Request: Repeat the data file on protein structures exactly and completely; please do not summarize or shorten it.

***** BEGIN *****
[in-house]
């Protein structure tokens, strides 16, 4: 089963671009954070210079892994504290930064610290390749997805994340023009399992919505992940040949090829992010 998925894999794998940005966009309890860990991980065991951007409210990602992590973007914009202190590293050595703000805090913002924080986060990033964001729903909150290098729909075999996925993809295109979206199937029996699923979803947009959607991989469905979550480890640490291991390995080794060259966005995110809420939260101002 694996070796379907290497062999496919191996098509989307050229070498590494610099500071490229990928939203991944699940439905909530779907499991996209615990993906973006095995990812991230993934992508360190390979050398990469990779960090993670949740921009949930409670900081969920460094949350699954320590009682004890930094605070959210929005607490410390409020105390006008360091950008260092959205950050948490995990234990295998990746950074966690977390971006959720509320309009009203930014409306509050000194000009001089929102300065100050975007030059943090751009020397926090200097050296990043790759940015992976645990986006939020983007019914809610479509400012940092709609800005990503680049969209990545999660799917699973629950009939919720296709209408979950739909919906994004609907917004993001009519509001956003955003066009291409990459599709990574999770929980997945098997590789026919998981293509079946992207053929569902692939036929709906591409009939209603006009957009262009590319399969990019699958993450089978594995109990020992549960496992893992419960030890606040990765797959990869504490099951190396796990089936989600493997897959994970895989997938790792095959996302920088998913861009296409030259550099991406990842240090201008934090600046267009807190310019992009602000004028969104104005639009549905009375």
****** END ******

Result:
[in-house]
């Protein structure tokens, strides 16, 4: 089963671009954070210079892994504290930064610290390749997805994340023009399992919505992940040949090829992010 998925894999794998940005966009309890860990991980065991951007409210990602992590973007914009202190590293050595703000805090913002924080986060990033964001729903909150290098729909075999996925993809295109979206199937029996699923979803947009959607991989469905979550480890640490291991390995080794060259966005995110809420939260101002 694996070796379907290497062999496919191996098509989307050229070498590494610099500071490229990928939203991944699940439905909530779907499991996209615990993906973006095995990812991230993934992508360190390979050398990469990779960090993670949740921009949930409670900081969920460094949350699954320590009682004890930094605070959210929005607490410390409020105390006008360091950008260092959205950050948490995990234990295998990746950074966690977390971006959720509320309009009203930014409306509050000194000009001089929102300065100050975007030059943090751009020397926090200097050296990043790759940015992976645990986006939020983007019914809610479509400012940092709609800005990503680049969209990545999660799917699973629950009939919720296709209408979950739909919906994004609907917004993001009519509001956003955003066009291409990459599709990574999770929980997945098997590789026919998981293509079946992207053929569902692939036929709906591409009939209603006009957009262009590319399969990019699958993450089978594995109990020992549960496992893992419960030890606040990765797959990869504490099951190396796990089936989600493997897959994970895989997938790792095959996302920088998913861009296409030259550099991406990842240090201008934090600046267009807190310019992009602000004028969104104005639009549905009375």